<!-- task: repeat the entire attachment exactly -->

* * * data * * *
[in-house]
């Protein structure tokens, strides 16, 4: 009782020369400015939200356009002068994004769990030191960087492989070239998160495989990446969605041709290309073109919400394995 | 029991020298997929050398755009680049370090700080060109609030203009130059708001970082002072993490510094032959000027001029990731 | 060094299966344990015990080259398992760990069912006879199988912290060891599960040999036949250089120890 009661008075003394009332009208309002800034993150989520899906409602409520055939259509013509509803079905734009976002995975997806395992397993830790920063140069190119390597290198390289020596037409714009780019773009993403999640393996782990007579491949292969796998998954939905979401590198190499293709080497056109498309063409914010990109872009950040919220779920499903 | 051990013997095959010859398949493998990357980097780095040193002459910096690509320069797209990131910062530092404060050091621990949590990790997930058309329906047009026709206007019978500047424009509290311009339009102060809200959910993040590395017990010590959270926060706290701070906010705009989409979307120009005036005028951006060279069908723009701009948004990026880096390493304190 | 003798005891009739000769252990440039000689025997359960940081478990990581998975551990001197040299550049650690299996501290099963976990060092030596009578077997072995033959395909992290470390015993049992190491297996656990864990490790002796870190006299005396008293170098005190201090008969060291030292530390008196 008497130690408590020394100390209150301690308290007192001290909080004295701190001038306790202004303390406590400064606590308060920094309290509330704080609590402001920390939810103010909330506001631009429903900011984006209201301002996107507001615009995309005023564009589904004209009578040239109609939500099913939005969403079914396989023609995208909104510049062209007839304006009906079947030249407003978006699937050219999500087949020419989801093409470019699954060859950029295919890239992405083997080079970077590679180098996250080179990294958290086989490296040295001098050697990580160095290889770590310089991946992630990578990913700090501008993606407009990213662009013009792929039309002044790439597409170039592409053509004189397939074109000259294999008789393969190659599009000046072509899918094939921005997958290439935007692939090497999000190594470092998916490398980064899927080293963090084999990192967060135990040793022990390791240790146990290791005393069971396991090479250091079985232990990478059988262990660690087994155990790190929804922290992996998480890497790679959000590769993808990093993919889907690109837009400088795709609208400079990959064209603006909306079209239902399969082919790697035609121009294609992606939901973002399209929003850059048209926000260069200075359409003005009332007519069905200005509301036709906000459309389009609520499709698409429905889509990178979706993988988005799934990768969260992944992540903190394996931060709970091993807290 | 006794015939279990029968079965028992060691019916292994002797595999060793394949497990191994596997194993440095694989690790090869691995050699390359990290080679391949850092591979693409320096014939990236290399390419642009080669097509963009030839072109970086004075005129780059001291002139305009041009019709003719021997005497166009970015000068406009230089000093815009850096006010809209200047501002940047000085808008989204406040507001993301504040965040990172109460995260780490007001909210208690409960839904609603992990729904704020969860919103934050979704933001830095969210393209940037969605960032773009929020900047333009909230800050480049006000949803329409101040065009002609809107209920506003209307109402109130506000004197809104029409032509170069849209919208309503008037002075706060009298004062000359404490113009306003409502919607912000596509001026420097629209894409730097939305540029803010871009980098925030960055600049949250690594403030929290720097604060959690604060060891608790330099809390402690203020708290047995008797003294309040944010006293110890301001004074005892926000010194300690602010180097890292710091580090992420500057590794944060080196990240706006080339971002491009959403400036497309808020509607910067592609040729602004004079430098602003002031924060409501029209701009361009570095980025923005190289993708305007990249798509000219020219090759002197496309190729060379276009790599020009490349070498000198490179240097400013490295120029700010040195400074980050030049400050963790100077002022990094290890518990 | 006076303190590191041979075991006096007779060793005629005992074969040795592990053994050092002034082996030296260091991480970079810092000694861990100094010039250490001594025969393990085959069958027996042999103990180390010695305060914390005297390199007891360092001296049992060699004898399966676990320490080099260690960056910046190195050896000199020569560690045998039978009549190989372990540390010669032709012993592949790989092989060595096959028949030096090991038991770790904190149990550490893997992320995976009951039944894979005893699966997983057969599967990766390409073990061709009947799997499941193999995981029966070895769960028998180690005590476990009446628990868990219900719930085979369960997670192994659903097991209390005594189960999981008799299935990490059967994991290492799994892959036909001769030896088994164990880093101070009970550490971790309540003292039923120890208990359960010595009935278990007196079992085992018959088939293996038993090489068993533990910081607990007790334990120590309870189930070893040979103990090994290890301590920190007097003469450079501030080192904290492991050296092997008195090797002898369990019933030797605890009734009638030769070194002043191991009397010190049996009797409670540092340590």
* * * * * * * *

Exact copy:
[in-house]
């Protein structure tokens, strides 16, 4: 009782020369400015939200356009002068994004769990030191960087492989070239998160495989990446969605041709290309073109919400394995 | 029991020298997929050398755009680049370090700080060109609030203009130059708001970082002072993490510094032959000027001029990731 | 060094299966344990015990080259398992760990069912006879199988912290060891599960040999036949250089120890 009661008075003394009332009208309002800034993150989520899906409602409520055939259509013509509803079905734009976002995975997806395992397993830790920063140069190119390597290198390289020596037409714009780019773009993403999640393996782990007579491949292969796998998954939905979401590198190499293709080497056109498309063409914010990109872009950040919220779920499903 | 051990013997095959010859398949493998990357980097780095040193002459910096690509320069797209990131910062530092404060050091621990949590990790997930058309329906047009026709206007019978500047424009509290311009339009102060809200959910993040590395017990010590959270926060706290701070906010705009989409979307120009005036005028951006060279069908723009701009948004990026880096390493304190 | 003798005891009739000769252990440039000689025997359960940081478990990581998975551990001197040299550049650690299996501290099963976990060092030596009578077997072995033959395909992290470390015993049992190491297996656990864990490790002796870190006299005396008293170098005190201090008969060291030292530390008196 008497130690408590020394100390209150301690308290007192001290909080004295701190001038306790202004303390406590400064606590308060920094309290509330704080609590402001920390939810103010909330506001631009429903900011984006209201301002996107507001615009995309005023564009589904004209009578040239109609939500099913939005969403079914396989023609995208909104510049062209007839304006009906079947030249407003978006699937050219999500087949020419989801093409470019699954060859950029295919890239992405083997080079970077590679180098996250080179990294958290086989490296040295001098050697990580160095290889770590310089991946992630990578990913700090501008993606407009990213662009013009792929039309002044790439597409170039592409053509004189397939074109000259294999008789393969190659599009000046072509899918094939921005997958290439935007692939090497999000190594470092998916490398980064899927080293963090084999990192967060135990040793022990390791240790146990290791005393069971396991090479250091079985232990990478059988262990660690087994155990790190929804922290992996998480890497790679959000590769993808990093993919889907690109837009400088795709609208400079990959064209603006909306079209239902399969082919790697035609121009294609992606939901973002399209929003850059048209926000260069200075359409003005009332007519069905200005509301036709906000459309389009609520499709698409429905889509990178979706993988988005799934990768969260992944992540903190394996931060709970091993807290 | 006794015939279990029968079965028992060691019916292994002797595999060793394949497990191994596997194993440095694989690790090869691995050699390359990290080679391949850092591979693409320096014939990236290399390419642009080669097509963009030839072109970086004075005129780059001291002139305009041009019709003719021997005497166009970015000068406009230089000093815009850096006010809209200047501002940047000085808008989204406040507001993301504040965040990172109460995260780490007001909210208690409960839904609603992990729904704020969860919103934050979704933001830095969210393209940037969605960032773009929020900047333009909230800050480049006000949803329409101040065009002609809107209920506003209307109402109130506000004197809104029409032509170069849209919208309503008037002075706060009298004062000359404490113009306003409502919607912000596509001026420097629209894409730097939305540029803010871009980098925030960055600049949250690594403030929290720097604060959690604060060891608790330099809390402690203020708290047995008797003294309040944010006293110890301001004074005892926000010194300690602010180097890292710091580090992420500057590794944060080196990240706006080339971002491009959403400036497309808020509607910067592609040729602004004079430098602003002031924060409501029209701009361009570095980025923005190289993708305007990249798509000219020219090759002197496309190729060379276009790599020009490349070498000198490179240097400013490295120029700010040195400074980050030049400050963790100077002022990094290890518990 | 006076303190590191041979075991006096007779060793005629005992074969040795592990053994050092002034082996030296260091991480970079810092000694861990100094010039250490001594025969393990085959069958027996042999103990180390010695305060914390005297390199007891360092001296049992060699004898399966676990320490080099260690960056910046190195050896000199020569560690045998039978009549190989372990540390010669032709012993592949790989092989060595096959028949030096090991038991770790904190149990550490893997992320995976009951039944894979005893699966997983057969599967990766390409073990061709009947799997499941193999995981029966070895769960028998180690005590476990009446628990868990219900719930085979369960997670192994659903097991209390005594189960999981008799299935990490059967994991290492799994892959036909001769030896088994164990880093101070009970550490971790309540003292039923120890208990359960010595009935278990007196079992085992018959088939293996038993090489068993533990910081607990007790334990120590309870189930070893040979103990090994290890301590920190007097003469450079501030080192904290492991050296092997008195090797002898369990019933030797605890009734009638030769070194002043191991009397010190049996009797409670540092340590």